Dedicated to the Mental Health Journey

After discharge, Jasmine found a therapist to work with regularly. Luckily, she says, she found someone who really understood her and who had been through similar experiences—someone who had “gone through it, had healed and recovered.”

Jasmine says it took ongoing therapy to really understand that the thoughts in her head would not determine her self-worth, and whatever was consuming her thoughts today would be forgotten in a few days or weeks. Her therapists helped her turn her life around by giving her knowledge, self-understanding and acceptance that turned everything around.

Today, she is no longer in therapy, has graduated from college, travels and splits her working life between teaching, counseling and working in her family’s videography business. She is also considering how she can continue to help others as her therapists helped her.

“It took a while, but the path to self-understanding and a better life is possible. 13 year old Jasmine didn’t understand this and thought she was a terrible person,” she says. “It’s always going to be a process: finding the right doctors and treatments that work for you. But putting in the effort to go through these processes and find what works is so worth it. No one wants to hurt and struggle every day. You have to find hope and know that there are people who love you and want to help, even on days when you feel alone and a burden to them. Push those thoughts aside, life is worth living, and help is out there.”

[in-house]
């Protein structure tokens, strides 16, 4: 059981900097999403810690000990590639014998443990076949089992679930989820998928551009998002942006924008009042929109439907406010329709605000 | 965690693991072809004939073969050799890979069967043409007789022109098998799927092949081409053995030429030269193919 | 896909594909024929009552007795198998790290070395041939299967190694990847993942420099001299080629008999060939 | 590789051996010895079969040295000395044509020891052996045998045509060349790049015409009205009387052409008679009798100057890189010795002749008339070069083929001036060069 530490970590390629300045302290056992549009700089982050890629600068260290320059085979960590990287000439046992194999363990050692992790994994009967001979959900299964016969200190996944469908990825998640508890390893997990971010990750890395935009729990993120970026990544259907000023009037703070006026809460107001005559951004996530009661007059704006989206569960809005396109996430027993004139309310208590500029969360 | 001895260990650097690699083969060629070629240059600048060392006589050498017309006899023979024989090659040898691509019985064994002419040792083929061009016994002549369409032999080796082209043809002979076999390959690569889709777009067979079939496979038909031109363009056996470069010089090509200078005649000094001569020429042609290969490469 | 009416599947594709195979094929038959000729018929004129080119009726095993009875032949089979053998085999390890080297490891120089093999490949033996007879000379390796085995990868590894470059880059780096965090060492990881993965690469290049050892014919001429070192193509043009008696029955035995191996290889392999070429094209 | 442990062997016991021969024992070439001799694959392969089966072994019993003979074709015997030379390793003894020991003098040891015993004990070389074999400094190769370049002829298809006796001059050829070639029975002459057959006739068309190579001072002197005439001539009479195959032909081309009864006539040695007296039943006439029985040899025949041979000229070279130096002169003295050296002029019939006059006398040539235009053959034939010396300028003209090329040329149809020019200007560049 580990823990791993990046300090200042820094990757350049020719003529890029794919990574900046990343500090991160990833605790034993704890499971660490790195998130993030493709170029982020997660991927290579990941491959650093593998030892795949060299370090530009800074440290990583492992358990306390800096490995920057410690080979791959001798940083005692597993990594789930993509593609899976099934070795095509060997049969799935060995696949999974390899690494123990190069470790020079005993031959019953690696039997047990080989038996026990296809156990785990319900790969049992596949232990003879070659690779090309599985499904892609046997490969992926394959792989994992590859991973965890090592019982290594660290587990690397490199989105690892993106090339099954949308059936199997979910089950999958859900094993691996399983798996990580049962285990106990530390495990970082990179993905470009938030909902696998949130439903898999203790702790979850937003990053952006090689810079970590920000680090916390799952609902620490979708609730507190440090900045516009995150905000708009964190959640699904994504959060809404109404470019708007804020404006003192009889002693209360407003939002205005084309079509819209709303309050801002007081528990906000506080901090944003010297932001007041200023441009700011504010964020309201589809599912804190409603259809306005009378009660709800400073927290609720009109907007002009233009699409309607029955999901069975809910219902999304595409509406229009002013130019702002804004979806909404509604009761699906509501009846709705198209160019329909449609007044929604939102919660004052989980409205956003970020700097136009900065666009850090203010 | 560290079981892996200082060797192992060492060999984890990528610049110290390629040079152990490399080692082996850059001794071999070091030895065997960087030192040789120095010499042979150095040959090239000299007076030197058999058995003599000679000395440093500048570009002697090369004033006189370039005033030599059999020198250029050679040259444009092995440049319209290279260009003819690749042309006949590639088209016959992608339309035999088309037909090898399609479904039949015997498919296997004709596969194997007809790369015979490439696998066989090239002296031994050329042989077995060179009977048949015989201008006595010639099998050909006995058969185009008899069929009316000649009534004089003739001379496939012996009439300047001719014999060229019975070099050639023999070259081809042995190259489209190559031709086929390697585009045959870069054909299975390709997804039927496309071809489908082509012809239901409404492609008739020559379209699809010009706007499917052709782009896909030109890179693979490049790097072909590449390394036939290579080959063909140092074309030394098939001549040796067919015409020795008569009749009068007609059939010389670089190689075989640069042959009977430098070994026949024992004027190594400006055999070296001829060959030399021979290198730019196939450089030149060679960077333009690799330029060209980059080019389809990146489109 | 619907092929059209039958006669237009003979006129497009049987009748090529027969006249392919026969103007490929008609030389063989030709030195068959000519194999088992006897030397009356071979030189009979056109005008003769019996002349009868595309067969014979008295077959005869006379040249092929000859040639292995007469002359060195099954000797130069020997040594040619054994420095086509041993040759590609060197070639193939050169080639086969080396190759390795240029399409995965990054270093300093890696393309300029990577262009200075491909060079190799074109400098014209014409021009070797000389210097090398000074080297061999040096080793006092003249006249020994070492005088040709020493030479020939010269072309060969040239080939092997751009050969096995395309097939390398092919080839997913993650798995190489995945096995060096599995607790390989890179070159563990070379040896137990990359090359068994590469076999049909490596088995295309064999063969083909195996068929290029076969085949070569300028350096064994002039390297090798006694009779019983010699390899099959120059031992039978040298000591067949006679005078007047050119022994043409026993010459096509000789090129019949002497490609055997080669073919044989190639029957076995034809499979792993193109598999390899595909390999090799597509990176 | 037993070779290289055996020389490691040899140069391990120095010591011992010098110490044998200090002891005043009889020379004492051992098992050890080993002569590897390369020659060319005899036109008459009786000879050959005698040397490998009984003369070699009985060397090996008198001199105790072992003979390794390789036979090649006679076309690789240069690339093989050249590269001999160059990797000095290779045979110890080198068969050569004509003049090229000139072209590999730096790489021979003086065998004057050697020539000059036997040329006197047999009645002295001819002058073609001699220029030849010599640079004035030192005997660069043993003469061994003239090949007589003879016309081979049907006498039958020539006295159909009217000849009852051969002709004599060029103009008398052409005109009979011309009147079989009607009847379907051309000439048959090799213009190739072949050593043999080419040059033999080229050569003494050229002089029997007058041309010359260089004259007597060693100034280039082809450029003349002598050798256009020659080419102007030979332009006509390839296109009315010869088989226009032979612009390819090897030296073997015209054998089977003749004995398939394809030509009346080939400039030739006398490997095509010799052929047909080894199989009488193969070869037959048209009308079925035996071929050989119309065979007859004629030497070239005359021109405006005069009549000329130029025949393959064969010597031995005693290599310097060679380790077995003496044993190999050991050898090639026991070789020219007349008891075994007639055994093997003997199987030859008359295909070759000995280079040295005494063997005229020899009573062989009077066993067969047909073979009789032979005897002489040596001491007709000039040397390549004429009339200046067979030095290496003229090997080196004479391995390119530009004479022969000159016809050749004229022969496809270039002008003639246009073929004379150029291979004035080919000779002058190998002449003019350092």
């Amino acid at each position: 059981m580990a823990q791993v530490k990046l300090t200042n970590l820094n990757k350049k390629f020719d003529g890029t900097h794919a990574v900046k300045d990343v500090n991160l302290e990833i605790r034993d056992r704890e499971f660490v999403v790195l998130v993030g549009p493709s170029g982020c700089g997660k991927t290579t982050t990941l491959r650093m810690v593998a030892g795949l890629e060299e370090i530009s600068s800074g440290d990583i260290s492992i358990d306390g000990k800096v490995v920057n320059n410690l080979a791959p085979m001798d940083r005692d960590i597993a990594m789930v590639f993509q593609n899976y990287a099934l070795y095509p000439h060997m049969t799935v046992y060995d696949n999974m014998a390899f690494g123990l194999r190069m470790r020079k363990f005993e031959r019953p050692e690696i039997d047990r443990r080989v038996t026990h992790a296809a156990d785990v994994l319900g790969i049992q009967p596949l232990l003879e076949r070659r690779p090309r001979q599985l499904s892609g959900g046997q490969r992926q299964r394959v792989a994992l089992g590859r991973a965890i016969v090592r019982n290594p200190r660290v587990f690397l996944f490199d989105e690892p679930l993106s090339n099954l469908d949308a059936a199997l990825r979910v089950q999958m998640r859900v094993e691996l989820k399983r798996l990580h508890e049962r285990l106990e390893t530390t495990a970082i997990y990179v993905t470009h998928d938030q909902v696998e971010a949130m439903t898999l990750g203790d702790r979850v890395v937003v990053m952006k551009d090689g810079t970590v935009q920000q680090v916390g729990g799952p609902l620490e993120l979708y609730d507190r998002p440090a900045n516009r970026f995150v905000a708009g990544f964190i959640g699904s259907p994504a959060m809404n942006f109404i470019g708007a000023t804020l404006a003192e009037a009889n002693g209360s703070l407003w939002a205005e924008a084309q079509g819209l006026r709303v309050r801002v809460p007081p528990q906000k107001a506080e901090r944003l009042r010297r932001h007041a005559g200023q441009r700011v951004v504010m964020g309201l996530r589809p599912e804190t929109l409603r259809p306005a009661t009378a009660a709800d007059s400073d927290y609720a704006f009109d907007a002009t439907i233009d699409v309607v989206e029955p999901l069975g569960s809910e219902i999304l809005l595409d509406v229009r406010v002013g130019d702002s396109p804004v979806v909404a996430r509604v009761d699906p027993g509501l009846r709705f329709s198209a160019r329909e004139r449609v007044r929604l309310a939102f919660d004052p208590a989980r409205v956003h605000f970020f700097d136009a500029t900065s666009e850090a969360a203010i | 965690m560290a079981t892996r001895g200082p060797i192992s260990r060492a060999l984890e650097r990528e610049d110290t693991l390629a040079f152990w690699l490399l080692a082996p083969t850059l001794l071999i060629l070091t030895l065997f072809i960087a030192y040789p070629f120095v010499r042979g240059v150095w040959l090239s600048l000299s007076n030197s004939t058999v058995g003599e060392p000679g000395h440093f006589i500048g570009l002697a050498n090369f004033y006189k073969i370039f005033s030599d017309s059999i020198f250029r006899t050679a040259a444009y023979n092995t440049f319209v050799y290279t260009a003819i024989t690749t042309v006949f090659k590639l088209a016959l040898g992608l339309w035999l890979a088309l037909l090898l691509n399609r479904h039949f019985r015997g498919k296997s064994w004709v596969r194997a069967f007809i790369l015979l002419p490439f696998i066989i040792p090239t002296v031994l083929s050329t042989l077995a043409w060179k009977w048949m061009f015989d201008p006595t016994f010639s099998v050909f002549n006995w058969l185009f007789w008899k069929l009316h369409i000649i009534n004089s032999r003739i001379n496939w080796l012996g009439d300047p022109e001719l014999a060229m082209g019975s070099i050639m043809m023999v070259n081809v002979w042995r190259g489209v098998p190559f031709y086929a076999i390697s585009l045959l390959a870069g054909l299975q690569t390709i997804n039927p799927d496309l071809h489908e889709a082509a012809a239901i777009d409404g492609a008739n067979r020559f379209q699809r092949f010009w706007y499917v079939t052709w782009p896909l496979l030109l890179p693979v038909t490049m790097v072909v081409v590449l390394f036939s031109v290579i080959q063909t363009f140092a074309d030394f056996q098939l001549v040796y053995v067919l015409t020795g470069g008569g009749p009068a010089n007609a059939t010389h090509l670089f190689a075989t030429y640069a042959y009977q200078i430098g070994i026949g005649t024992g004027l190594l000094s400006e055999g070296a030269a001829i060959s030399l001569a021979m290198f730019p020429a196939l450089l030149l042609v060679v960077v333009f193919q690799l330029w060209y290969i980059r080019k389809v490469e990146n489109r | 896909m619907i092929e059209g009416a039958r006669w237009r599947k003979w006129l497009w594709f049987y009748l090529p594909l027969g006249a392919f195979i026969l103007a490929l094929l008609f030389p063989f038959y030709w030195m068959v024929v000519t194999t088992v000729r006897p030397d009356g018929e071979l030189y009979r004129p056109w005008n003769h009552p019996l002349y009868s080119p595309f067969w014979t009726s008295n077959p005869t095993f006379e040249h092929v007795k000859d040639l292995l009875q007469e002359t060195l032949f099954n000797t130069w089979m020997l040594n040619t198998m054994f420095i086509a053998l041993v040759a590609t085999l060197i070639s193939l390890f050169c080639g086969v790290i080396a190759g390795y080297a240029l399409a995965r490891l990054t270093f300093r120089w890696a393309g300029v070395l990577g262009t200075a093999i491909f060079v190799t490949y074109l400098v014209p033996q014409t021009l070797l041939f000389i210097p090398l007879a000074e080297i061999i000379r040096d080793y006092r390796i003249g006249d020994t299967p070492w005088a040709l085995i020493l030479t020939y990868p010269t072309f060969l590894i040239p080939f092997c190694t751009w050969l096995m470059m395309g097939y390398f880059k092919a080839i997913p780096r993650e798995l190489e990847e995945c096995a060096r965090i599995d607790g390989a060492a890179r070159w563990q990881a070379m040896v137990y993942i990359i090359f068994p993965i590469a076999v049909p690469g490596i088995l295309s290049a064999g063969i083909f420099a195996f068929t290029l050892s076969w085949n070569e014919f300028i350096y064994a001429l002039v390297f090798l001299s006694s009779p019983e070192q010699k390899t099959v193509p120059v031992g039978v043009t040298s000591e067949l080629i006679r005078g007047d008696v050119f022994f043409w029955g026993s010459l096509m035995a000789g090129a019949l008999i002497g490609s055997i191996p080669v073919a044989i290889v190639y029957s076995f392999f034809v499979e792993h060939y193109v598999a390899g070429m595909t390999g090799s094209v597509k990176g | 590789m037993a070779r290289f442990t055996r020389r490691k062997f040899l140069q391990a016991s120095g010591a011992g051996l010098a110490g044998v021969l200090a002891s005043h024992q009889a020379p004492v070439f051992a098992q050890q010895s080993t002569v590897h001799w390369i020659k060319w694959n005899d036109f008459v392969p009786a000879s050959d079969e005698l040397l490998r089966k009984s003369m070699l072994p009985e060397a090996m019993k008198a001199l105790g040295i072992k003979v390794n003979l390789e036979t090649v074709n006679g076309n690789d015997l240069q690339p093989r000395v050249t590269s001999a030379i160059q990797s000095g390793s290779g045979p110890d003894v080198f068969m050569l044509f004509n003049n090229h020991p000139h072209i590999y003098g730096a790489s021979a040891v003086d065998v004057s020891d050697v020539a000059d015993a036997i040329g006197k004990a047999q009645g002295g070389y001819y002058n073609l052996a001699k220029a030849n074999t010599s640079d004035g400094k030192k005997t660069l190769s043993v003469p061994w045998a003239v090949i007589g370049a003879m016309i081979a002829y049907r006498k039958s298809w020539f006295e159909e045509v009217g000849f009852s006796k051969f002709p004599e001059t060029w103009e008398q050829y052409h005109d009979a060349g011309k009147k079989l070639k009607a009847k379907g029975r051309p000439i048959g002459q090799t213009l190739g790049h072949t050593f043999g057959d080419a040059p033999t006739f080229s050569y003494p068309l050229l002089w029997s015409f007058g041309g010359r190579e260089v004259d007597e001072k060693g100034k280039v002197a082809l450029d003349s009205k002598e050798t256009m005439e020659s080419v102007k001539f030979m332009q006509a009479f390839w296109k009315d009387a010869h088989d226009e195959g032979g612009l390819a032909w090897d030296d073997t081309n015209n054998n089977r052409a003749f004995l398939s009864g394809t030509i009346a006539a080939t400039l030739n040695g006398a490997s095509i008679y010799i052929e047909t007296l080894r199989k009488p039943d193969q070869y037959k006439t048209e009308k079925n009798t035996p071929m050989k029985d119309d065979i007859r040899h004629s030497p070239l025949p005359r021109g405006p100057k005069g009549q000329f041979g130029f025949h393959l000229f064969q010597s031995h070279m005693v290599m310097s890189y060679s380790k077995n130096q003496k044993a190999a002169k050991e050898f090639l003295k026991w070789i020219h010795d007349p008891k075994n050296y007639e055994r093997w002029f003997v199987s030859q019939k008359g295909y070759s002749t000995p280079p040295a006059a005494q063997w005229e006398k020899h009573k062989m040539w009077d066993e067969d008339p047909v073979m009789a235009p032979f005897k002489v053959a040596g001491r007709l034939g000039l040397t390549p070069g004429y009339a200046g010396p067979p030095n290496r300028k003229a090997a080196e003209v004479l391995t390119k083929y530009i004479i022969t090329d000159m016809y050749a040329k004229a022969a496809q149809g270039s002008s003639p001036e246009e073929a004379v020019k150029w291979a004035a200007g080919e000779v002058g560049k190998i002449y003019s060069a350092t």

If you or someone you love is in distress, call 988 to reach the National Suicide & Crisis Lifeline for free, confidential support, or visit your local emergency department

Next Steps & Resources:

Meet our source: Eric Alcera, M.D
To make an appointment with a behavioral health provider near you, call 800-822-8905 or visit our website.
Learn more about behavioral health and psychiatry at Hackensack Meridian Health.

The material provided through HealthU is intended to be used as general information only and should not replace the advice of your physician. Always consult your physician for individual care.